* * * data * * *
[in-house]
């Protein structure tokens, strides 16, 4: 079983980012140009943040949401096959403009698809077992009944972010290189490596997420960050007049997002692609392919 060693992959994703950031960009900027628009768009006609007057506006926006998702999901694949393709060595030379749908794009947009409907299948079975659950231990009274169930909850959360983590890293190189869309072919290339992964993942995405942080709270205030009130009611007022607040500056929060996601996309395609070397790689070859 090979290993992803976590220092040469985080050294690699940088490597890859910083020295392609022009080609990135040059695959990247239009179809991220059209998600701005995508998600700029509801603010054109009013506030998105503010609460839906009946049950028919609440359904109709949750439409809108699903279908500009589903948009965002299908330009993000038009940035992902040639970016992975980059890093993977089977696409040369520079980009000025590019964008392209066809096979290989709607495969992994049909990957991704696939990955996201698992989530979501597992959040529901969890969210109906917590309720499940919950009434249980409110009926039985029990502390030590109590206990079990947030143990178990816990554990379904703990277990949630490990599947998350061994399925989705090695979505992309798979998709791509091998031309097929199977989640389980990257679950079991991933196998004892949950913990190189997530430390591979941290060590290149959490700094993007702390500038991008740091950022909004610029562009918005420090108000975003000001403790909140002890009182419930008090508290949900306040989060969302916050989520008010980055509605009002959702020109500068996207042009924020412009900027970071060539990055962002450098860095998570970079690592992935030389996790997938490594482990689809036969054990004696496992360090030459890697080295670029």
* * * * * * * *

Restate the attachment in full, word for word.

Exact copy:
[in-house]
């Protein structure tokens, strides 16, 4: 079983980012140009943040949401096959403009698809077992009944972010290189490596997420960050007049997002692609392919 060693992959994703950031960009900027628009768009006609007057506006926006998702999901694949393709060595030379749908794009947009409907299948079975659950231990009274169930909850959360983590890293190189869309072919290339992964993942995405942080709270205030009130009611007022607040500056929060996601996309395609070397790689070859 090979290993992803976590220092040469985080050294690699940088490597890859910083020295392609022009080609990135040059695959990247239009179809991220059209998600701005995508998600700029509801603010054109009013506030998105503010609460839906009946049950028919609440359904109709949750439409809108699903279908500009589903948009965002299908330009993000038009940035992902040639970016992975980059890093993977089977696409040369520079980009000025590019964008392209066809096979290989709607495969992994049909990957991704696939990955996201698992989530979501597992959040529901969890969210109906917590309720499940919950009434249980409110009926039985029990502390030590109590206990079990947030143990178990816990554990379904703990277990949630490990599947998350061994399925989705090695979505992309798979998709791509091998031309097929199977989640389980990257679950079991991933196998004892949950913990190189997530430390591979941290060590290149959490700094993007702390500038991008740091950022909004610029562009918005420090108000975003000001403790909140002890009182419930008090508290949900306040989060969302916050989520008010980055509605009002959702020109500068996207042009924020412009900027970071060539990055962002450098860095998570970079690592992935030389996790997938490594482990689809036969054990004696496992360090030459890697080295670029």